Scientific-Technological Development and the Problem of Truth
; University of Split, Faculty of Philosophy, Split, Croatia
Franjo Sokolić ; University of Split, Faculty of Natural Sciences, Mathematics and Education, Split, Croatia
Dragan Poljak orcid.org/0000-0003-1205-4842 ; University of Split, Faculty of Electrical Engineering, Mechanical Engineering and Naval Construction, Split, Croatia
Natural science aims to deal with physical reality independent of human action, even of human existence. Scientific theory takes form of the mathematical formulation pertaining to certain type of events out of which is possible to predict certain events by deduction. Reductive, generalized tendency of science implies a course towards the insight of natural phenomena, penetration beneath tissue of manifestation of final constituents of the substance, somehow reducing the biology to chemistry, and then chemistry to physics. The idea of technological progress rules the modern world, though an uncertainty regarding the technical effects of new technologies is accompanied with even more uncertainty regarding their impact to society. At a glance, one necessarily concludes that the growth of the human knowledge is cumulative in nature and clearly directed towards the objective truth. While Popper’s falsificationism allows a scientific progress to a certain extent, Kuhn’s social relativism stands against it. Regardless of the achievement of the science, particularly, as far as the technological advancement is concerned, the question is how much the science approaches the truth itself. The development of contemporary physics, especially through the rise of quantum mechanics, leads to an entirely new relation to basic questions in philosophy of science. The question is whether it is necessary to abandon the principle of causality and locality, respectively. Causality is abandoned in Copenhagen interpretation, but is preserved in Bohm’s interpretation. Experiments for verification of Bell’s inequality show impossibility of abandoning of non-locality. Regardless of the fact that Einstein and some other prominent scientists refused to accept this idea, it seems we should adopt it. What kind of the world is the one without locality? What can we say about such a world, at all? It would mean that everything is connected and that everything is dependent on everything, i.e. that we must abandon the very idea of the physical reductionism, on which the natural science is based and to accept holism. Thus, it is necessarily to consider central theoretical-epistemological question on the truth from the critical view of the contemporary philosophy of science, with particular emphasis to logical positivism, social relativism and holism. Since technology, as a consequence of scientific research, significantly influences modern time, it is, vice versa, necessary to point out the impact of technology to the scientific truth itself.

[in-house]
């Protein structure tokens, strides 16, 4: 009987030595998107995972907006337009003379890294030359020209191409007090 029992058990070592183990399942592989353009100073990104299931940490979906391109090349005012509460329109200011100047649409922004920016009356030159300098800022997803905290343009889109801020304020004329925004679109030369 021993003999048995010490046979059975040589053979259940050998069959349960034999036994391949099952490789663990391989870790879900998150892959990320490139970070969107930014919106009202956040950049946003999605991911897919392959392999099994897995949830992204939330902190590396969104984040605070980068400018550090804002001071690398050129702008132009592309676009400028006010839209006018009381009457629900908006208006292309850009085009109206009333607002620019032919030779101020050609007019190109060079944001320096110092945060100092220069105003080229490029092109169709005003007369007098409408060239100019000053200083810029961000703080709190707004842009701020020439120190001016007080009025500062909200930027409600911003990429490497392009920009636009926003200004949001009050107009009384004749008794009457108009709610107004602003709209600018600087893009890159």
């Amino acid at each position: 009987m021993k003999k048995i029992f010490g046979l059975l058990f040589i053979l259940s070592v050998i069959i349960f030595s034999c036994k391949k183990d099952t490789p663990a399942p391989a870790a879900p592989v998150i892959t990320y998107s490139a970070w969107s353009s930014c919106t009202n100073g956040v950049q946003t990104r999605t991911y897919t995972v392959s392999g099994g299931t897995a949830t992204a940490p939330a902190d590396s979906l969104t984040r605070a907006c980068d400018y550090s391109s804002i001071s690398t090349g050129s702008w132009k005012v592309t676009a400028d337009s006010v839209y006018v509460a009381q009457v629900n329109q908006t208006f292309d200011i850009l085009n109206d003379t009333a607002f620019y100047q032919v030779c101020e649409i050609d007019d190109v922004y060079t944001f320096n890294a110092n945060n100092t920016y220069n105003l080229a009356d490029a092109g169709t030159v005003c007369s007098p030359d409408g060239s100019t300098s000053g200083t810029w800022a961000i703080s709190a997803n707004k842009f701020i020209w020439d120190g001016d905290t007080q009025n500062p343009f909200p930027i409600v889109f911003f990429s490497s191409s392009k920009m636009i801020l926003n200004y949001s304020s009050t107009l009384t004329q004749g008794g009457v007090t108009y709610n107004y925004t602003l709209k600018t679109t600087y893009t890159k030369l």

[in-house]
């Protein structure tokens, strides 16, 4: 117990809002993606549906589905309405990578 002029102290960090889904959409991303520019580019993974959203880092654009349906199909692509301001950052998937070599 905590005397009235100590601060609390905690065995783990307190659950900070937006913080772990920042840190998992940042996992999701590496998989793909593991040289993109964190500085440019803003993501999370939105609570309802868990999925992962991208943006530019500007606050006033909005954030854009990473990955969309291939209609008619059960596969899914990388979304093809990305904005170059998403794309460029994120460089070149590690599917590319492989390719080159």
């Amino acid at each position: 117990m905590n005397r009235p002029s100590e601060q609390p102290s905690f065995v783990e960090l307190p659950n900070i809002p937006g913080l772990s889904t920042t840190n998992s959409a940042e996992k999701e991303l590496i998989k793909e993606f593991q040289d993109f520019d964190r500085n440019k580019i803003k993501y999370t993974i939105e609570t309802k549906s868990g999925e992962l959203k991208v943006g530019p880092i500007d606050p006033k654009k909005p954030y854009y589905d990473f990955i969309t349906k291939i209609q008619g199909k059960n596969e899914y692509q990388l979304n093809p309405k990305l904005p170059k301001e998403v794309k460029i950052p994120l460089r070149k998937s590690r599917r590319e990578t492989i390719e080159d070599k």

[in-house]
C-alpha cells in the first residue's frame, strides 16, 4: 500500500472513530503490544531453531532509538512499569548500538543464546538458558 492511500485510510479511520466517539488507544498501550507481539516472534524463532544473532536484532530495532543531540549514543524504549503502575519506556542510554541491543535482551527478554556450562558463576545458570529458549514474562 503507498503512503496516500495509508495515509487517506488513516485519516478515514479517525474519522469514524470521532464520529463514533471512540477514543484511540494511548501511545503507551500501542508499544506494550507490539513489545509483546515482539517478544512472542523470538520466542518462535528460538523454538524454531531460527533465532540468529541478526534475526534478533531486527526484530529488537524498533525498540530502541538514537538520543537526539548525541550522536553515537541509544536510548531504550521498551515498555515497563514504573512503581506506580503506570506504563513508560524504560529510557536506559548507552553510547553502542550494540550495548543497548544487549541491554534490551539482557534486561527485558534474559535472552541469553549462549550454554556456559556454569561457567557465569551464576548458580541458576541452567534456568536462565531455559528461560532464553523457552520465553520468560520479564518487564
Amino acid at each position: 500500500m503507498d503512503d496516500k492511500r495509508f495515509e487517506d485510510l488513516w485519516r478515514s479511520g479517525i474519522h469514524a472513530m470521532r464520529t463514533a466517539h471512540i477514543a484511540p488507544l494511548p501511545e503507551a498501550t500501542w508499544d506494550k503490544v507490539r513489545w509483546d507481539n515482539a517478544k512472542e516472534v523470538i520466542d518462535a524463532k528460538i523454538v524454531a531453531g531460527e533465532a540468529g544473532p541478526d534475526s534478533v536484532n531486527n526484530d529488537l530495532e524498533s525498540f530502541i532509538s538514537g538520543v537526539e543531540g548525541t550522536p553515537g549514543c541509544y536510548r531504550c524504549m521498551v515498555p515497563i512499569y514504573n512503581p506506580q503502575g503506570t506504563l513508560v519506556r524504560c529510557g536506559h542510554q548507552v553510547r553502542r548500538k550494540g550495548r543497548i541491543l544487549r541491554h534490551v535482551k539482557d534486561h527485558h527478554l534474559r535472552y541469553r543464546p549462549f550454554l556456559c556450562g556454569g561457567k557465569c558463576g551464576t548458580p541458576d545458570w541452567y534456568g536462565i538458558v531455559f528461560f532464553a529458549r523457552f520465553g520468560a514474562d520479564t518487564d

Visits: 2.680 *